I have to start with Gaudí. “Unique” in the real sense. Ebullient, wondrous, magical buildings and features. I was keen to learn more about him as I knew nothing of Gaudí’s personal life, only that it ended when he was hit by a tram on the streets of Barcelona. Why were his extraordinary – even outrageous – designs and architectural works so readily accepted, even permitted to happen? How would I get inside his imagination?
I didn’t learn too much. Antoni Gaudí i Cornet (1852-1926) was intensely private and not much is told of his personal life and, yes, I saw the very spot where he was hit by a tram. He was unhealthy as a child, studied architecture in Barcelona and, the more success he achieved, the more he withdrew socially. I learnt, also, that his vast and innovative designs were not readily accepted and that Gaudí did, indeed, meet with resistance. But, I did get to experience Gaudí, which is akin to being “a kid in a lolly shop”. There’s so much of his modernist work (there really isn’t one Gaudí style) around Barcelona, here I’ll write about Casa Batlló.
Built between 1904-1906, Casa Batlló exudes fantastic Catalan architecture. You look up, around, inside/outside, you touch the textures and run your hands along the bannisters.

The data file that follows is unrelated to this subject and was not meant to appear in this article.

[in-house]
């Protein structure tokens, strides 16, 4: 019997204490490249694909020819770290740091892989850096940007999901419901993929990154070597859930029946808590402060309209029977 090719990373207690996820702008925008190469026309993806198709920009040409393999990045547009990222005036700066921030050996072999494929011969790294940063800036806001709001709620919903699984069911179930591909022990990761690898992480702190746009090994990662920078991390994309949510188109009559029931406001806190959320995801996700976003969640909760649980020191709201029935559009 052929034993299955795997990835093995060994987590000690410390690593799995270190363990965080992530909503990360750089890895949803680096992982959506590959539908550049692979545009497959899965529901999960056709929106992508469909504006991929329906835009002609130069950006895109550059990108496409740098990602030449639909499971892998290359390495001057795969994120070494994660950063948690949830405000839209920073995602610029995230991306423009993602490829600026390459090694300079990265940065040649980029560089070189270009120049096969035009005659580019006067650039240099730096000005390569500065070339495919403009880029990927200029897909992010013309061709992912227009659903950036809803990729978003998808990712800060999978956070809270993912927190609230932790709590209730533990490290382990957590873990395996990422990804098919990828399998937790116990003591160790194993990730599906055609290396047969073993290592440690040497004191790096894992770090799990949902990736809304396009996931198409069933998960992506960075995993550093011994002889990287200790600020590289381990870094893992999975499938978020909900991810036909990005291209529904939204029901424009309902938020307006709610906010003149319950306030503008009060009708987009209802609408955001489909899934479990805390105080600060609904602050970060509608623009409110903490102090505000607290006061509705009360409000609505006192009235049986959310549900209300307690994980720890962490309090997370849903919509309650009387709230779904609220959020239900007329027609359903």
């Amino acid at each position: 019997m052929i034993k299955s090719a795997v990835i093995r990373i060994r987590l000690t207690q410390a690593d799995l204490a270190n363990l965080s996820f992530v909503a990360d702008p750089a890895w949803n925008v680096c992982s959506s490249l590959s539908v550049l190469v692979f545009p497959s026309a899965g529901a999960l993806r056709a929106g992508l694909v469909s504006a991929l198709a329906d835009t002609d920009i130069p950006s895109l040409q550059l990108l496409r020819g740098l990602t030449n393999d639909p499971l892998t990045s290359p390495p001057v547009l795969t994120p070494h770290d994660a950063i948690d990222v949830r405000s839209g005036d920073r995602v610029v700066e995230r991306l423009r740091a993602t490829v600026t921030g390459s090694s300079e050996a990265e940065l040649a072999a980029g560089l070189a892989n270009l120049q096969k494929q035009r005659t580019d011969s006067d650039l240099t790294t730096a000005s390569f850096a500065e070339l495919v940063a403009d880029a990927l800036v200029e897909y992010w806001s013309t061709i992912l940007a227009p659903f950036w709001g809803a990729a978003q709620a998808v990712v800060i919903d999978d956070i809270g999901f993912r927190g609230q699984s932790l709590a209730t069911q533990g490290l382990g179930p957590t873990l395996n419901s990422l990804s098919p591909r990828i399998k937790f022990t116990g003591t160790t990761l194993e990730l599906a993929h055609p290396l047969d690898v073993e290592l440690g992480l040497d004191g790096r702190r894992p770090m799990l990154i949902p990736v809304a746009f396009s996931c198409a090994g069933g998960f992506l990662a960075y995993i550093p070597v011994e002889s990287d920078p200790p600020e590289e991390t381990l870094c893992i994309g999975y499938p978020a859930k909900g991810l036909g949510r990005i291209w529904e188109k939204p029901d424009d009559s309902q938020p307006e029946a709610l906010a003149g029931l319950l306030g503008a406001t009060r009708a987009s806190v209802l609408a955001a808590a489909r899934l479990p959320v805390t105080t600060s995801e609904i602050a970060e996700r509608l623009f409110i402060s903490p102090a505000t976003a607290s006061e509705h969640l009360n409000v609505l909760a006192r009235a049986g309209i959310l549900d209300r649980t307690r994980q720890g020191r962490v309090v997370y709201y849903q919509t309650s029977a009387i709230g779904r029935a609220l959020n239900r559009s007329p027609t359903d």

Photos: Light, shapes, colour’n’movement inside Casa Batlló.
Photos: Wood features in the large, stained glass windows, as well as the grand staircase; skylights flood with shapes and textures.
Photos: Up on the roof, you’re surrounded by more shapes, curves, lines and, especially, coloured mosaics.
Photo: The building’s rooftop façade is a dragon-like animal’s back.
All internal features – bannisters, skylights, window frames – are ergonomically designed. Casa Batlló is a masterpiece, guiding you from one line and space to another, exhibited through the use of light. Gaudí was a genius!
© 2017 tPRo/Pamela Reid